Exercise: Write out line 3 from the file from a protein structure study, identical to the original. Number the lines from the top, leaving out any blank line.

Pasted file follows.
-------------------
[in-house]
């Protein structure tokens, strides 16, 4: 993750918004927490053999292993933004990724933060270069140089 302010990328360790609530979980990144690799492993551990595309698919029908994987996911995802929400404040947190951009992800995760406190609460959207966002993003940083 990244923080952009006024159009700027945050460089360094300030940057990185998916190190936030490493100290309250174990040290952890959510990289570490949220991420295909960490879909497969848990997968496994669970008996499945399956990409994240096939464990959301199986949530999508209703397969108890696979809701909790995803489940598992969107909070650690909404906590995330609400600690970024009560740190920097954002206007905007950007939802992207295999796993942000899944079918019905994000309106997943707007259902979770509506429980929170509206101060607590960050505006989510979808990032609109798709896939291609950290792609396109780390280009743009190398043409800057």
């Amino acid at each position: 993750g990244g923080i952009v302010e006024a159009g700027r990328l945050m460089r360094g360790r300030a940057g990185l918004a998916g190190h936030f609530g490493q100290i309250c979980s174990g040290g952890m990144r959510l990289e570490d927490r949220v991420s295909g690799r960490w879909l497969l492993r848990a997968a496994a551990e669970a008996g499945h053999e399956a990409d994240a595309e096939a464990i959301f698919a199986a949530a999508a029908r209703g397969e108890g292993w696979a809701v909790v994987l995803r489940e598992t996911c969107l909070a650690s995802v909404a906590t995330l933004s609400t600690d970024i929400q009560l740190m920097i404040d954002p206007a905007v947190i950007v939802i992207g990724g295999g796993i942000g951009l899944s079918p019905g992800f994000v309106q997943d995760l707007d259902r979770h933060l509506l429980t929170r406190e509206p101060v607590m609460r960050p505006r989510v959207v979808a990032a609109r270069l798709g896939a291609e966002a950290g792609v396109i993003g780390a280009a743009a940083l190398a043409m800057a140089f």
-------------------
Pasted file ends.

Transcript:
């Amino acid at each position: 993750g990244g923080i952009v302010e006024a159009g700027r990328l945050m460089r360094g360790r300030a940057g990185l918004a998916g190190h936030f609530g490493q100290i309250c979980s174990g040290g952890m990144r959510l990289e570490d927490r949220v991420s295909g690799r960490w879909l497969l492993r848990a997968a496994a551990e669970a008996g499945h053999e399956a990409d994240a595309e096939a464990i959301f698919a199986a949530a999508a029908r209703g397969e108890g292993w696979a809701v909790v994987l995803r489940e598992t996911c969107l909070a650690s995802v909404a906590t995330l933004s609400t600690d970024i929400q009560l740190m920097i404040d954002p206007a905007v947190i950007v939802i992207g990724g295999g796993i942000g951009l899944s079918p019905g992800f994000v309106q997943d995760l707007d259902r979770h933060l509506l429980t929170r406190e509206p101060v607590m609460r960050p505006r989510v959207v979808a990032a609109r270069l798709g896939a291609e966002a950290g792609v396109i993003g780390a280009a743009a940083l190398a043409m800057a140089f």